Abstract raster watercolor hand drawn posrtrait illustration of girl in profile filled with mix of blue violet and brown oil paints with green stains on black background

I am 25 years old and I just graduated from medical school. In the last two years, I’ve probably spent more time as a patient than a medical student. While all my friends and classmates are off doing something to advance their careers, I am staying dormant and excelling at doing nothing. And more than that, I am excelling at accepting my stagnancy without guilt or remorse.

These are five things I’d like others to remember after living with chronic pain for more than two years:

1. Believe me when I say I’m surviving. You ask me what I’m doing now that I’ve graduated, and I answer with a sad smile and say “surviving,” you laugh and respond with “aren’t we all?” You believe it’s a small joke made in friendly banter. No, I truly am working on surviving. To you, tired may be the fatigue you feel following a 24-hour shift after which you fall into a deep sleep and wake up replenished.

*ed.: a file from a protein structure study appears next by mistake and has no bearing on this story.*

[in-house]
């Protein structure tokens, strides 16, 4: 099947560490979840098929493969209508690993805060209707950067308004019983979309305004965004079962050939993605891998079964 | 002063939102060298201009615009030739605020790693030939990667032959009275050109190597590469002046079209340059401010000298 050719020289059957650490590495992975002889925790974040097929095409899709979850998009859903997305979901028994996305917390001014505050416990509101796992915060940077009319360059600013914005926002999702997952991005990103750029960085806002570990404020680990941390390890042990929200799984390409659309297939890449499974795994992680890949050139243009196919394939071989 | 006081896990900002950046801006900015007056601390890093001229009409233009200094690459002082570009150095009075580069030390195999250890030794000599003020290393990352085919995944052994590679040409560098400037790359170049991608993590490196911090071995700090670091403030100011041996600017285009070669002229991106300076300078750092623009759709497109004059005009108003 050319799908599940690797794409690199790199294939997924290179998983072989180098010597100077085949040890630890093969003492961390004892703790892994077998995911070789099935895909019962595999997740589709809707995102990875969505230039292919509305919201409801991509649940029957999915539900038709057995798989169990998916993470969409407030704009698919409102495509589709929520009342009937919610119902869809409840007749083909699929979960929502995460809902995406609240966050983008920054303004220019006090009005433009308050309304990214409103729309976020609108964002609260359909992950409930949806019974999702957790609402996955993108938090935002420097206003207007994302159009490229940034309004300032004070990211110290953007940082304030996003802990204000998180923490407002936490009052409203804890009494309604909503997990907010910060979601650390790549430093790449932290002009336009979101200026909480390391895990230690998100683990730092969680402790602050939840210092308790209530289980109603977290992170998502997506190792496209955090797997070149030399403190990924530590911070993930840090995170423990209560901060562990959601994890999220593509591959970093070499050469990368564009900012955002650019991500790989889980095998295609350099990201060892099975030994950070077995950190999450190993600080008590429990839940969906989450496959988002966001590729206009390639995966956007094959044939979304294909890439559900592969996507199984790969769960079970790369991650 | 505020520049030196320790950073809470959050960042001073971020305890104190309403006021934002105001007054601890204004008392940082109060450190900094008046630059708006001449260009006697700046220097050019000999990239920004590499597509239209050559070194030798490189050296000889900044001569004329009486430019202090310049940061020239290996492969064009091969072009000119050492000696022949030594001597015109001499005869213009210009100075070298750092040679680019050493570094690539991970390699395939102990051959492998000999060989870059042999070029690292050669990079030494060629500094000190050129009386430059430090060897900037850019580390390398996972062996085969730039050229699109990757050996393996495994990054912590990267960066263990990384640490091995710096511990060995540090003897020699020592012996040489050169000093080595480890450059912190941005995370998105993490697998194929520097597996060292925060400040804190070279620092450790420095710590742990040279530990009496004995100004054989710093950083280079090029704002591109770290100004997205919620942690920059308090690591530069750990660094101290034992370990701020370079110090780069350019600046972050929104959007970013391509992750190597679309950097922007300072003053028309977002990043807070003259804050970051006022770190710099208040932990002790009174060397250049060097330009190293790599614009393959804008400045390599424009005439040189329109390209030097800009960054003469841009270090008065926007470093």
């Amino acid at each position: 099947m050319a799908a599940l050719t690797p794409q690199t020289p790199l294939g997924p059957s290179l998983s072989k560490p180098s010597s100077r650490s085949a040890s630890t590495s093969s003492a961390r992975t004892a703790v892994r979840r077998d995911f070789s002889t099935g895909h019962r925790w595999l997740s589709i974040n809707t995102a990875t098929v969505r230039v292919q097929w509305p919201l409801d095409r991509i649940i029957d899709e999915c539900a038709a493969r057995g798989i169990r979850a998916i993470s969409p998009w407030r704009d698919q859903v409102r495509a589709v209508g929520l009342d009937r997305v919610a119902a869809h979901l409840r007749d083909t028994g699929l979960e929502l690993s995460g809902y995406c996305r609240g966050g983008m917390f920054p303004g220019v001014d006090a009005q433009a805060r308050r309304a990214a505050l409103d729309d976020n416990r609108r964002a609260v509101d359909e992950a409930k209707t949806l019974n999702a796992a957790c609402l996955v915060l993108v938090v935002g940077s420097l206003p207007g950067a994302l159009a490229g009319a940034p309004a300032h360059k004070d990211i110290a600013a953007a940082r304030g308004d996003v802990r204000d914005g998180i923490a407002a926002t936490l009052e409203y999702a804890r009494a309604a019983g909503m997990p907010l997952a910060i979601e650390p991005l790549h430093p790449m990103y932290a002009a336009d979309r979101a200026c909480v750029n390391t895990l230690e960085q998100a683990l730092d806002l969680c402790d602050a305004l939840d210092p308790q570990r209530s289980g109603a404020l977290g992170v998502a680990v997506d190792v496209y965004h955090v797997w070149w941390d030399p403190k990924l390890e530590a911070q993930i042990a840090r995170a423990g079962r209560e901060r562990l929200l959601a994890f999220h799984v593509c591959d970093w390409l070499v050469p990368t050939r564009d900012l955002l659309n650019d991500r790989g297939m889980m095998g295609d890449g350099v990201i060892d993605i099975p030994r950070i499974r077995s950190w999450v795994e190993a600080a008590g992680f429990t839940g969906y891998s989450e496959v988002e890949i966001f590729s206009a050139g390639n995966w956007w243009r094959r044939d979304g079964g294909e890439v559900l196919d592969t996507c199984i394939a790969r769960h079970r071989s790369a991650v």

For me, tired is what I am all the time.

Tired of being in pain.

Tired of not being able to even sleep it off.

So when I say what I’m doing is surviving, it is equivalent to a full-time job for me. A job with no pay-off. When I say surviving, I mean waking up every morning and getting out of bed is a task. I mean that I don’t brush my hair for weeks because it’s too painful. I mean that sometimes after a day of activity, I am in so much pain that I need to be helped to the bathroom and back. Surviving is my full-time job.

2. Don’t call me a drug abuser or addict just because I know when my body has had enough and have no problem in admitting I need to go to the ER for help. If I went through medical school with almost-doctors who believed that I was a drug addict, then I can’t even imagine what people not in the medical profession say about their friends and acquaintances with chronic pain. I thought that I could be open in front of my peers, that their medical training would give them empathy or at least an indifferent acceptance, but no. People get addicted to things that take their pain away. I cannot be addicted to anything — not morphine or fentanyl or oxycodone, because nothing entirely takes my pain away. Ever.